Follow the brown signs
The Olympic torch is being carried back into Wales from Chester today as it heads to Stoke-on-Trent taking a very long way round. A closer look at the map shows me that it doesn’t cross the border just once though, as far as I can work out it crosses back and forth 4 times today and you won’t be surprised to hear that I find this exciting. When I was travelling I was intrigued by the borders between countries, it’s one of the reasons I travelled overland the whole time so that I got to physically walk over to another country rather than fly over and arrive in an airport that could be anywhere, without seeing the change in terrain, people, language and culture for myself. When 2 landlocked countries have a border I like to go and hang there for a bit, they’re what guidebooks describe as “melting pot” towns and I really like seeing how the dynamics of that actually work in real life (except maybe when you hang on the border between Thailand and Malaysia and get shot at… but that’s a whole other story).
One of the places where the torch passes over from England to Wales is at Llanymynech so I zoomed right in on that border town and banged it into straight into Wikipedia to investigate further. This town does have an interesting border related history as well as a rich industrial past which includes canals, mines, quarrying and railways (all of which I love), it’s not surprising really, we are right near the birthplace of the industrial revolution, Ironbridge, afterall. The border runs pretty much straight through the high street at Llanymynech and used to pass through The Lion pub (now sadly closed down) which had 2 bars technically in England and 1 bar technically in Wales. During the time when Welsh counties were classed as either “wet” or “dry” depending on whether the council made it legal to serve alcohol on Sundays, you could only get legally served on the English side of the pub but not the Welsh one on a Sunday until 1969 when Montgomeryshire was declared “wet”.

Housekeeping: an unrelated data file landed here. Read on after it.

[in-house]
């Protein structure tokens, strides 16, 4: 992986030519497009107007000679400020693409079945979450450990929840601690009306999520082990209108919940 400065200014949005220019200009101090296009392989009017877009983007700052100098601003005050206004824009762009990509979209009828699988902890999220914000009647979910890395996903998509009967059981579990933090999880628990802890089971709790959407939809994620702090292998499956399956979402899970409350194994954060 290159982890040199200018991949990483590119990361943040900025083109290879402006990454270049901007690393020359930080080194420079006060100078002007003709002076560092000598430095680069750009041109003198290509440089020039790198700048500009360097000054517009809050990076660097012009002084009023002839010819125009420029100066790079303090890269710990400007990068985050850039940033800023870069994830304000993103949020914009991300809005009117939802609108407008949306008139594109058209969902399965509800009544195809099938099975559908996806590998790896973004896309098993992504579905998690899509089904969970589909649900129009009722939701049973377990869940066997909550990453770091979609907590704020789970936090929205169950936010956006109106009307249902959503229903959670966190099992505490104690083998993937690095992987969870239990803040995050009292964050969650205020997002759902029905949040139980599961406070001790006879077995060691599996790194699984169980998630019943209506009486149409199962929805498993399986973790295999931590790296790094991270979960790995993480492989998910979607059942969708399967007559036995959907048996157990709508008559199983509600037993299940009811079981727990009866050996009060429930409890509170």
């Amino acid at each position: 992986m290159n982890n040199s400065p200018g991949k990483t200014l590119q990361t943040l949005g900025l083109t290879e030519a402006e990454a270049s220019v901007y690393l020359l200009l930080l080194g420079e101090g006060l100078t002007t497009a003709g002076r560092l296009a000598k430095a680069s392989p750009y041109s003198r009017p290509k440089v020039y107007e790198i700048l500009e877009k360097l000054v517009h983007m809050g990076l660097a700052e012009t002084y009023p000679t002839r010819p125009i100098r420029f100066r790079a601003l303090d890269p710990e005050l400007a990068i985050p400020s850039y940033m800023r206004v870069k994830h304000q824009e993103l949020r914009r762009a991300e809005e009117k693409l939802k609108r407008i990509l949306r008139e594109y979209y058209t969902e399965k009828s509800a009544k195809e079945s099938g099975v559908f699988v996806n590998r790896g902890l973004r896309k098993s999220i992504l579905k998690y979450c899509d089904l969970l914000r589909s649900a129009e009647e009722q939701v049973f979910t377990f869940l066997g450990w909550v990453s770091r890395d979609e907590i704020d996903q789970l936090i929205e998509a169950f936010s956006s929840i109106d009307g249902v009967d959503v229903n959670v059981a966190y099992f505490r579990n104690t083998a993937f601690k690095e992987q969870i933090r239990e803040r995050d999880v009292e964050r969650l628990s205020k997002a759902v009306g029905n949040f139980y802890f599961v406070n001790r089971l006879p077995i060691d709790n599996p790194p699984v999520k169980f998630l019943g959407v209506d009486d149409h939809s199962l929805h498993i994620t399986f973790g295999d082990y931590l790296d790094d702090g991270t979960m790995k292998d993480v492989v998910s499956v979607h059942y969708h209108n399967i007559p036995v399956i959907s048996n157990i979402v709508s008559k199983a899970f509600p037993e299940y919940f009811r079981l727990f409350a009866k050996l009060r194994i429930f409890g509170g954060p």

Apart from the industrial heritage related attractions in Llanymynech (which include a huge creepy 19th century lime kiln you can actually walk around in) one area on the map stood out, and that was a splodge of green just above the town. On further investigation the green splodge turns out to be Llanymynech Golf Course and to my great delight the English/Welsh border cuts right through it, see?!
This golf course holds the accolade of being the only golf course in Europe with dual nationality where “on the 4th hole you tee off in Wales and putt out in England. The 5th and 6th hole remain in England before you are cordially welcomed back into Wales on the 7th tee”. But not only is the golf course appealing for it’s mixed race heritage, it also sits atop a Roman hill fort, giving your golf playing experience an even quirkier, if slightly more vertiginous, edge. And if any of that isn’t enough for you then get this, only Ian bloody Woosnam learnt to play golf here, cool huh?! Now that, my friends, is a claim to fame. I’m excited, now hand me a pink V-neck and a bat… I’m going golfing.